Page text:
* Republican state legislators have been really testing the bottom lately for what is sayable in public; the New Hampshire legislator who endorsed death for the mentally handicapped should “die in Siberia” will resign. Next up: A Kansas state representative who says we should shoot undocumented immigrants “like feral hogs.” But don’t worry:

Asked about his comment, Peck was unapologetic. “I was just speaking like a southeast Kansas person,” he said.

Oh, okay, that’s totally fine then.

* And in science fiction news: Babies with three parents could be just a year away.

Can’t Stop Reloading

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The New York Times has a summary of developments related to the two damaged Fukushima nuclear plants in Japan, including disturbing news that radioactive particles have been detected 60 miles away, “suggesting widening environmental contamination.” The Pentagon is announcing that a U.S. military vessel on its way to Japan passed through a radioactive cloud, “causing crew members on deck to receive a month’s worth of radiation in an hour”; U.S. helicopters providing aid have also been coated with particulate radioactive.

The most up-to-date news I’m finding on Japan is still coming from Twitter and the two MetaFilter threads, which is sadly starting to catalogue discoveries of bodies in the thousands. I’m finding it’s very hard to stop hitting reload. I wish the news were better.

Written by gerrycanavan

March 13, 2011 at 10:21 pm

More on Japan

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The news from Japan continues to be terrible, with Judit Kawaguchi reporting 10,000 people missing from just a single town in Miyagi prefecture.

Much of the Internet attention—probably too much—is now focused on the Fukushima nuclear reactor that has been poised on the brink of meltdown. A scary-looking explosion happened on-site early in the morning EST, but it appears to have been in another part of the complex and not affected core containment. One of the inspectors from Three Mile Island says all eleven of the shutdown nuclear power plants will likely be total losses, reducing Japan’s electricity-generating capacity by 20%.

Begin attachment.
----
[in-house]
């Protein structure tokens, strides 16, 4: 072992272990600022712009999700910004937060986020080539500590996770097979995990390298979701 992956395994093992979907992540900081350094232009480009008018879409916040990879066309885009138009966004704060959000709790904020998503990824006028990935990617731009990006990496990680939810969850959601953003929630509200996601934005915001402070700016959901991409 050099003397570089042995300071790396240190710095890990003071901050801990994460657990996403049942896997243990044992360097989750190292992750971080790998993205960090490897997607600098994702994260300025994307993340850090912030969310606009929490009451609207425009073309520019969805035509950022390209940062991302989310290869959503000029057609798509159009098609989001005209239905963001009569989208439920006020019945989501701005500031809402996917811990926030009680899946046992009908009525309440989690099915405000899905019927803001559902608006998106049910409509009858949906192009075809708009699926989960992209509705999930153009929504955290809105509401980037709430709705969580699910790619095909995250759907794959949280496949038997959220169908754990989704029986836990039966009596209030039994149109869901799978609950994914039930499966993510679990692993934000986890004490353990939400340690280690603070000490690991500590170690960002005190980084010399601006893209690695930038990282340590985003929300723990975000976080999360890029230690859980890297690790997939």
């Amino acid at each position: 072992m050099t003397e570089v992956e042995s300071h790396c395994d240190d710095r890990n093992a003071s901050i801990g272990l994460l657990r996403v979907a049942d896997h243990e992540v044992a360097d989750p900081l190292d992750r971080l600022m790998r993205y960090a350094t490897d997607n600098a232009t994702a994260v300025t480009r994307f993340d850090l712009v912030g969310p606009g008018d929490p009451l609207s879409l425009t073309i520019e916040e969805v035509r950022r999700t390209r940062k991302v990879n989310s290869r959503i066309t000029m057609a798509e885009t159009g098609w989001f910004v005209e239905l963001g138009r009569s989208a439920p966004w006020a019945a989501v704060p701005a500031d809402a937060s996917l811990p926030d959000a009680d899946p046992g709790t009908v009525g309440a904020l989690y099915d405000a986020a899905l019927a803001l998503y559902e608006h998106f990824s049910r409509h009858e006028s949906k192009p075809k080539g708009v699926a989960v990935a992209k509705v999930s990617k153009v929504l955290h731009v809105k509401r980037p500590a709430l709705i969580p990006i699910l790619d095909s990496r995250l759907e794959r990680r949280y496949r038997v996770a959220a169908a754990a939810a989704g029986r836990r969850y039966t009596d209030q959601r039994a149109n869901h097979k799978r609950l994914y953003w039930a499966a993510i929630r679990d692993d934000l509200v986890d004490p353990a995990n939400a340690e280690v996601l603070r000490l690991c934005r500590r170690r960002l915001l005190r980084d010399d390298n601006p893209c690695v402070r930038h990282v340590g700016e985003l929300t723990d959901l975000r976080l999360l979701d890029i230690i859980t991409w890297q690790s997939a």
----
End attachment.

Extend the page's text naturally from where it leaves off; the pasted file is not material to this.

Nonetheless, nuclear experts are still assuring us that the ongoing release of radiation will not be catastrophic. Typing those words reminds me that I feel about nuclear experts more or less exactly the way that Tea Party People feel about climate scientists—with the caveat that the lopsided financial incentives and structural/institutional biases that denialists imagine exist in climate science really do exist with respect to nuclear research, where spending from pro-nuclear industry and governmental sources dwarfs everything spent in the other direction. Japan’s nuclear industry in particular has not given the population much reason to trust it:

Over the decades, the Japanese public has been reassured by the Tokyo Electric Power Company that its nuclear reactors are prepared for any eventuality. Yet the mystery in Fukushima is not the first unreported problem with nuclear power, only the most recent. Back in 1996, amid a reactor accident in Ibaraki province, the government never admitted that radioactive fallout had drifted over the northeastern suburbs of Tokyo. Reporters obtained confirmation from monitoring stations, but the press was under a blanket order not to run any alarming news, facts be damned. For a nation that has lived under the atomic cloud of Hiroshima and Nagasaki, total denial becomes possible because the finger on the button is our own.

Hopefully, though, despite my distrust, the nuclear scientists are right on this, and injury to the people and environment surrounding Fukushima will remain at a minimum.